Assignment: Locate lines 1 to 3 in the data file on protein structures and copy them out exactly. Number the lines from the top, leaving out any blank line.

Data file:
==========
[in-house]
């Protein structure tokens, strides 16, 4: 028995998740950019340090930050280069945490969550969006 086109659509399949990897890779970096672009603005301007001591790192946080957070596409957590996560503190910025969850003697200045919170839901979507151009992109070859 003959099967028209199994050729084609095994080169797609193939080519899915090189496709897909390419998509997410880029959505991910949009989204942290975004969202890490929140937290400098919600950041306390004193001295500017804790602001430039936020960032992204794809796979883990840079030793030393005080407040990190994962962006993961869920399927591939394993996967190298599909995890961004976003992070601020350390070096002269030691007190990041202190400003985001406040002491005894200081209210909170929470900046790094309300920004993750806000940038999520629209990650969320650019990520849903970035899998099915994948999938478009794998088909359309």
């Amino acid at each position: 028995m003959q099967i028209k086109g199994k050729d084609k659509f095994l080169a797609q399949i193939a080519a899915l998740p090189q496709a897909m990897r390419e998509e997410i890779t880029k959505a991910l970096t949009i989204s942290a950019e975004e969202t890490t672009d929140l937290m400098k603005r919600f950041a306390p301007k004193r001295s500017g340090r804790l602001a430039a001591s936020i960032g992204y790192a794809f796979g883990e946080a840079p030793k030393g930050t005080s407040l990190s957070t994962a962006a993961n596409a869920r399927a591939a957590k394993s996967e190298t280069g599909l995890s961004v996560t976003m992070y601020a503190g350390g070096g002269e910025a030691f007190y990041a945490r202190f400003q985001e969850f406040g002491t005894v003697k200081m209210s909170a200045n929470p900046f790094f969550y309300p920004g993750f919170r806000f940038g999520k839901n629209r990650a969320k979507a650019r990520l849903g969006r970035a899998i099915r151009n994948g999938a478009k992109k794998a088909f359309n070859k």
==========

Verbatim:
[in-house]
């Protein structure tokens, strides 16, 4: 028995998740950019340090930050280069945490969550969006 086109659509399949990897890779970096672009603005301007001591790192946080957070596409957590996560503190910025969850003697200045919170839901979507151009992109070859 003959099967028209199994050729084609095994080169797609193939080519899915090189496709897909390419998509997410880029959505991910949009989204942290975004969202890490929140937290400098919600950041306390004193001295500017804790602001430039936020960032992204794809796979883990840079030793030393005080407040990190994962962006993961869920399927591939394993996967190298599909995890961004976003992070601020350390070096002269030691007190990041202190400003985001406040002491005894200081209210909170929470900046790094309300920004993750806000940038999520629209990650969320650019990520849903970035899998099915994948999938478009794998088909359309």
């Amino acid at each position: 028995m003959q099967i028209k086109g199994k050729d084609k659509f095994l080169a797609q399949i193939a080519a899915l998740p090189q496709a897909m990897r390419e998509e997410i890779t880029k959505a991910l970096t949009i989204s942290a950019e975004e969202t890490t672009d929140l937290m400098k603005r919600f950041a306390p301007k004193r001295s500017g340090r804790l602001a430039a001591s936020i960032g992204y790192a794809f796979g883990e946080a840079p030793k030393g930050t005080s407040l990190s957070t994962a962006a993961n596409a869920r399927a591939a957590k394993s996967e190298t280069g599909l995890s961004v996560t976003m992070y601020a503190g350390g070096g002269e910025a030691f007190y990041a945490r202190f400003q985001e969850f406040g002491t005894v003697k200081m209210s909170a200045n929470p900046f790094f969550y309300p920004g993750f919170r806000f940038g999520k839901n629209r990650a969320k979507a650019r990520l849903g969006r970035a899998i099915r151009n994948g999938a478009k992109k794998a088909f359309n070859k």